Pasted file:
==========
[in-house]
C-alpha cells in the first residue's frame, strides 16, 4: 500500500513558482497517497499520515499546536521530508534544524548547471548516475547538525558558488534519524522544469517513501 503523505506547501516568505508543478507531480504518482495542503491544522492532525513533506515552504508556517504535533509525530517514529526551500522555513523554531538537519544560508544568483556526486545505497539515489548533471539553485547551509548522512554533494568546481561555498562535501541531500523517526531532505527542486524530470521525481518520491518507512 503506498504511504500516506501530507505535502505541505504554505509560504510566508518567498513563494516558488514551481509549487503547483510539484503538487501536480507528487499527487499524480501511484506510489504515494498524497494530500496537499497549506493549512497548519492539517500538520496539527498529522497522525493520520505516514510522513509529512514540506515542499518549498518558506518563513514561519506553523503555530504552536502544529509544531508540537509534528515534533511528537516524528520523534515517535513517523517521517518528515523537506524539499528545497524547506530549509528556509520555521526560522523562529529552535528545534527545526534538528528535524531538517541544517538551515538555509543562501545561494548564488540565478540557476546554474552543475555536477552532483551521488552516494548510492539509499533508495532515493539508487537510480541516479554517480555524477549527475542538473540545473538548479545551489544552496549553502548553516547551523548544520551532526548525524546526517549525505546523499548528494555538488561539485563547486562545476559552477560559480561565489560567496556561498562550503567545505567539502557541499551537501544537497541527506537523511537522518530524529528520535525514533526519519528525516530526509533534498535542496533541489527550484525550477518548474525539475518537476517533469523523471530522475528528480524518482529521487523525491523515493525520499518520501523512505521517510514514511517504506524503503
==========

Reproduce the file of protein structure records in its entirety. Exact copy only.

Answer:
[in-house]
C-alpha cells in the first residue's frame, strides 16, 4: 500500500513558482497517497499520515499546536521530508534544524548547471548516475547538525558558488534519524522544469517513501 503523505506547501516568505508543478507531480504518482495542503491544522492532525513533506515552504508556517504535533509525530517514529526551500522555513523554531538537519544560508544568483556526486545505497539515489548533471539553485547551509548522512554533494568546481561555498562535501541531500523517526531532505527542486524530470521525481518520491518507512 503506498504511504500516506501530507505535502505541505504554505509560504510566508518567498513563494516558488514551481509549487503547483510539484503538487501536480507528487499527487499524480501511484506510489504515494498524497494530500496537499497549506493549512497548519492539517500538520496539527498529522497522525493520520505516514510522513509529512514540506515542499518549498518558506518563513514561519506553523503555530504552536502544529509544531508540537509534528515534533511528537516524528520523534515517535513517523517521517518528515523537506524539499528545497524547506530549509528556509520555521526560522523562529529552535528545534527545526534538528528535524531538517541544517538551515538555509543562501545561494548564488540565478540557476546554474552543475555536477552532483551521488552516494548510492539509499533508495532515493539508487537510480541516479554517480555524477549527475542538473540545473538548479545551489544552496549553502548553516547551523548544520551532526548525524546526517549525505546523499548528494555538488561539485563547486562545476559552477560559480561565489560567496556561498562550503567545505567539502557541499551537501544537497541527506537523511537522518530524529528520535525514533526519519528525516530526509533534498535542496533541489527550484525550477518548474525539475518537476517533469523523471530522475528528480524518482529521487523525491523515493525520499518520501523512505521517510514514511517504506524503503